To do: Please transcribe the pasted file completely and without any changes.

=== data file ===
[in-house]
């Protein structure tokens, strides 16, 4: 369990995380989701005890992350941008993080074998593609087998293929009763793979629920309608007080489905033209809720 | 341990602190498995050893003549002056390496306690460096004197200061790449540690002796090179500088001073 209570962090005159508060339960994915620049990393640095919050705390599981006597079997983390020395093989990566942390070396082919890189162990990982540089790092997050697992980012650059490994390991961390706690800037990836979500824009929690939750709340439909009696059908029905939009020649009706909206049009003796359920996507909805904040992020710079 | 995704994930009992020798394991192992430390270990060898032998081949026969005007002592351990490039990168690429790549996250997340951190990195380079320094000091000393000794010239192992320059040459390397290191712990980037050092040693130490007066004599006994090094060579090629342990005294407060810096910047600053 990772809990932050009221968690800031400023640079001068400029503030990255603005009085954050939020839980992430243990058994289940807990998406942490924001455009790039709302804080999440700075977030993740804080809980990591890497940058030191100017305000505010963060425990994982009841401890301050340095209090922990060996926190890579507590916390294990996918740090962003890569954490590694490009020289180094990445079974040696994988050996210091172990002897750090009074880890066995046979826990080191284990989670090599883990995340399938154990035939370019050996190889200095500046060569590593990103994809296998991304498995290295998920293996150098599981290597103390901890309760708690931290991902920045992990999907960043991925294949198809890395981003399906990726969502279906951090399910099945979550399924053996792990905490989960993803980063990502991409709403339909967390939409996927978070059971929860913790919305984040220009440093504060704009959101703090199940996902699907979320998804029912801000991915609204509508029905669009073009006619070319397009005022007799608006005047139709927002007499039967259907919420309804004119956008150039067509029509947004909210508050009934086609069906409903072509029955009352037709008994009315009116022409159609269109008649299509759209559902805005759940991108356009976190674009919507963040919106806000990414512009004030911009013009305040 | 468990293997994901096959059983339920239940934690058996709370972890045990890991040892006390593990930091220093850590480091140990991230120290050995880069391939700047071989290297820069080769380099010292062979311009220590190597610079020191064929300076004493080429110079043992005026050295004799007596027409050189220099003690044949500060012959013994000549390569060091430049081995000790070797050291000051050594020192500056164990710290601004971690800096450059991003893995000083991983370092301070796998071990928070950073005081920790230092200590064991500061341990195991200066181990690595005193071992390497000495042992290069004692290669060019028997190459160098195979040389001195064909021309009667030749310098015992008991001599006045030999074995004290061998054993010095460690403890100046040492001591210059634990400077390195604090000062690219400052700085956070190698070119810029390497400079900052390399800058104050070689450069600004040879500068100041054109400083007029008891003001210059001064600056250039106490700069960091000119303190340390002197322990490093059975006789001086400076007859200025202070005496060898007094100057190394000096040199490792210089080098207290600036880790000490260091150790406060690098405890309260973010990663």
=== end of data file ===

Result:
[in-house]
């Protein structure tokens, strides 16, 4: 369990995380989701005890992350941008993080074998593609087998293929009763793979629920309608007080489905033209809720 | 341990602190498995050893003549002056390496306690460096004197200061790449540690002796090179500088001073 209570962090005159508060339960994915620049990393640095919050705390599981006597079997983390020395093989990566942390070396082919890189162990990982540089790092997050697992980012650059490994390991961390706690800037990836979500824009929690939750709340439909009696059908029905939009020649009706909206049009003796359920996507909805904040992020710079 | 995704994930009992020798394991192992430390270990060898032998081949026969005007002592351990490039990168690429790549996250997340951190990195380079320094000091000393000794010239192992320059040459390397290191712990980037050092040693130490007066004599006994090094060579090629342990005294407060810096910047600053 990772809990932050009221968690800031400023640079001068400029503030990255603005009085954050939020839980992430243990058994289940807990998406942490924001455009790039709302804080999440700075977030993740804080809980990591890497940058030191100017305000505010963060425990994982009841401890301050340095209090922990060996926190890579507590916390294990996918740090962003890569954490590694490009020289180094990445079974040696994988050996210091172990002897750090009074880890066995046979826990080191284990989670090599883990995340399938154990035939370019050996190889200095500046060569590593990103994809296998991304498995290295998920293996150098599981290597103390901890309760708690931290991902920045992990999907960043991925294949198809890395981003399906990726969502279906951090399910099945979550399924053996792990905490989960993803980063990502991409709403339909967390939409996927978070059971929860913790919305984040220009440093504060704009959101703090199940996902699907979320998804029912801000991915609204509508029905669009073009006619070319397009005022007799608006005047139709927002007499039967259907919420309804004119956008150039067509029509947004909210508050009934086609069906409903072509029955009352037709008994009315009116022409159609269109008649299509759209559902805005759940991108356009976190674009919507963040919106806000990414512009004030911009013009305040 | 468990293997994901096959059983339920239940934690058996709370972890045990890991040892006390593990930091220093850590480091140990991230120290050995880069391939700047071989290297820069080769380099010292062979311009220590190597610079020191064929300076004493080429110079043992005026050295004799007596027409050189220099003690044949500060012959013994000549390569060091430049081995000790070797050291000051050594020192500056164990710290601004971690800096450059991003893995000083991983370092301070796998071990928070950073005081920790230092200590064991500061341990195991200066181990690595005193071992390497000495042992290069004692290669060019028997190459160098195979040389001195064909021309009667030749310098015992008991001599006045030999074995004290061998054993010095460690403890100046040492001591210059634990400077390195604090000062690219400052700085956070190698070119810029390497400079900052390399800058104050070689450069600004040879500068100041054109400083007029008891003001210059001064600056250039106490700069960091000119303190340390002197322990490093059975006789001086400076007859200025202070005496060898007094100057190394000096040199490792210089080098207290600036880790000490260091150790406060690098405890309260973010990663």